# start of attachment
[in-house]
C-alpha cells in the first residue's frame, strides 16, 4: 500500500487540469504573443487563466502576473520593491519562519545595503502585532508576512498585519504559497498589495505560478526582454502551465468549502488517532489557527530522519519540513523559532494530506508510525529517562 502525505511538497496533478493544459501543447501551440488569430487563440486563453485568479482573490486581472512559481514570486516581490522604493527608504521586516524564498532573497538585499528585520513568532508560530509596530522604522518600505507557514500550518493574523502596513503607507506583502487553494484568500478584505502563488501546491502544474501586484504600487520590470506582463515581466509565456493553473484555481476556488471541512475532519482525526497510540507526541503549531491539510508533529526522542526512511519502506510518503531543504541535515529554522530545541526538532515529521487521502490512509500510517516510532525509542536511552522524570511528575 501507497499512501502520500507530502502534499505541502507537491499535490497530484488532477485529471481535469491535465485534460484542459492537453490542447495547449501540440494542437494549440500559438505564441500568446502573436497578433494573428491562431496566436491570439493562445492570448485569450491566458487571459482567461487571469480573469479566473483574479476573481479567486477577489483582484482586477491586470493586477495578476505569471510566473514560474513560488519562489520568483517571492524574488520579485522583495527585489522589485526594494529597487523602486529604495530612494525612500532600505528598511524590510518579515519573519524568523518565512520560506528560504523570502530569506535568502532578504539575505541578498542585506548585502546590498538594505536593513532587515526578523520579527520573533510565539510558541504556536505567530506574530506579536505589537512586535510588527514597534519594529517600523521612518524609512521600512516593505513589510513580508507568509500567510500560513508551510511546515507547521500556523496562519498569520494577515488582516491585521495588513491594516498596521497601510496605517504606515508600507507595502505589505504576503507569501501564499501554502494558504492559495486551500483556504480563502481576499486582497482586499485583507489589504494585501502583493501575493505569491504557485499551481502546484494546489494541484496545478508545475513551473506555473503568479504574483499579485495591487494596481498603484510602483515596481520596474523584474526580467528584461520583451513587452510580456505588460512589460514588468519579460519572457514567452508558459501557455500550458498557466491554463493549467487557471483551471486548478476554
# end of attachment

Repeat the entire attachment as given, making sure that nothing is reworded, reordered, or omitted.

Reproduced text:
[in-house]
C-alpha cells in the first residue's frame, strides 16, 4: 500500500487540469504573443487563466502576473520593491519562519545595503502585532508576512498585519504559497498589495505560478526582454502551465468549502488517532489557527530522519519540513523559532494530506508510525529517562 502525505511538497496533478493544459501543447501551440488569430487563440486563453485568479482573490486581472512559481514570486516581490522604493527608504521586516524564498532573497538585499528585520513568532508560530509596530522604522518600505507557514500550518493574523502596513503607507506583502487553494484568500478584505502563488501546491502544474501586484504600487520590470506582463515581466509565456493553473484555481476556488471541512475532519482525526497510540507526541503549531491539510508533529526522542526512511519502506510518503531543504541535515529554522530545541526538532515529521487521502490512509500510517516510532525509542536511552522524570511528575 501507497499512501502520500507530502502534499505541502507537491499535490497530484488532477485529471481535469491535465485534460484542459492537453490542447495547449501540440494542437494549440500559438505564441500568446502573436497578433494573428491562431496566436491570439493562445492570448485569450491566458487571459482567461487571469480573469479566473483574479476573481479567486477577489483582484482586477491586470493586477495578476505569471510566473514560474513560488519562489520568483517571492524574488520579485522583495527585489522589485526594494529597487523602486529604495530612494525612500532600505528598511524590510518579515519573519524568523518565512520560506528560504523570502530569506535568502532578504539575505541578498542585506548585502546590498538594505536593513532587515526578523520579527520573533510565539510558541504556536505567530506574530506579536505589537512586535510588527514597534519594529517600523521612518524609512521600512516593505513589510513580508507568509500567510500560513508551510511546515507547521500556523496562519498569520494577515488582516491585521495588513491594516498596521497601510496605517504606515508600507507595502505589505504576503507569501501564499501554502494558504492559495486551500483556504480563502481576499486582497482586499485583507489589504494585501502583493501575493505569491504557485499551481502546484494546489494541484496545478508545475513551473506555473503568479504574483499579485495591487494596481498603484510602483515596481520596474523584474526580467528584461520583451513587452510580456505588460512589460514588468519579460519572457514567452508558459501557455500550458498557466491554463493549467487557471483551471486548478476554